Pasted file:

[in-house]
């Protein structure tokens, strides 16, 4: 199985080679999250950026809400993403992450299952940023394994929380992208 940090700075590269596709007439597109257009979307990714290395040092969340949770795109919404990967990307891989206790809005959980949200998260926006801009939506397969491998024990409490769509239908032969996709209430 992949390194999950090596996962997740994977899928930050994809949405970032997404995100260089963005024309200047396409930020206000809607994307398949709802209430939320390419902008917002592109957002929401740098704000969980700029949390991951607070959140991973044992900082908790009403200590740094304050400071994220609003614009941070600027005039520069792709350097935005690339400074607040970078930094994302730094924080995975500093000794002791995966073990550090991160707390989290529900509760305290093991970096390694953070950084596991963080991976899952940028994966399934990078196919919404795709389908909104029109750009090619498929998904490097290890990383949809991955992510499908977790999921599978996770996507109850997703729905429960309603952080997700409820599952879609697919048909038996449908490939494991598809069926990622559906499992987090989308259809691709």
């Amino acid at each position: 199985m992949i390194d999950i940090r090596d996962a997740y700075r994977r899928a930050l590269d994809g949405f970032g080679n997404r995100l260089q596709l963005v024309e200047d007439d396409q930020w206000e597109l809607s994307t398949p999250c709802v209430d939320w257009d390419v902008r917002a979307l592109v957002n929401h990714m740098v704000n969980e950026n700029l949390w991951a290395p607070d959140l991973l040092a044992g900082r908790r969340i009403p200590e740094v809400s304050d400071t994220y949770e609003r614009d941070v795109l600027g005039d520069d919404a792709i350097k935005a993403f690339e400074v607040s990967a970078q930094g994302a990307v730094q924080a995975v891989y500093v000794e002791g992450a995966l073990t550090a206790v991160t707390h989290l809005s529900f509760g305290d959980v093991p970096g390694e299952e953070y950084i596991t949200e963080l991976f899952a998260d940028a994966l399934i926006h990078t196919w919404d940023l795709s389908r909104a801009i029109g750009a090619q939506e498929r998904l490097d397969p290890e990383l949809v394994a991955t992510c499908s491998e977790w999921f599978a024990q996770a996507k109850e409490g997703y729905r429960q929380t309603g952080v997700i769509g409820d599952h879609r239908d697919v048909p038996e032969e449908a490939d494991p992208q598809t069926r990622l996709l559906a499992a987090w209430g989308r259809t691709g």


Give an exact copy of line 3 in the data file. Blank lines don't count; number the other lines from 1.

């Amino acid at each position: 199985m992949i390194d999950i940090r090596d996962a997740y700075r994977r899928a930050l590269d994809g949405f970032g080679n997404r995100l260089q596709l963005v024309e200047d007439d396409q930020w206000e597109l809607s994307t398949p999250c709802v209430d939320w257009d390419v902008r917002a979307l592109v957002n929401h990714m740098v704000n969980e950026n700029l949390w991951a290395p607070d959140l991973l040092a044992g900082r908790r969340i009403p200590e740094v809400s304050d400071t994220y949770e609003r614009d941070v795109l600027g005039d520069d919404a792709i350097k935005a993403f690339e400074v607040s990967a970078q930094g994302a990307v730094q924080a995975v891989y500093v000794e002791g992450a995966l073990t550090a206790v991160t707390h989290l809005s529900f509760g305290d959980v093991p970096g390694e299952e953070y950084i596991t949200e963080l991976f899952a998260d940028a994966l399934i926006h990078t196919w919404d940023l795709s389908r909104a801009i029109g750009a090619q939506e498929r998904l490097d397969p290890e990383l949809v394994a991955t992510c499908s491998e977790w999921f599978a024990q996770a996507k109850e409490g997703y729905r429960q929380t309603g952080v997700i769509g409820d599952h879609r239908d697919v048909p038996e032969e449908a490939d494991p992208q598809t069926r990622l996709l559906a499992a987090w209430g989308r259809t691709g």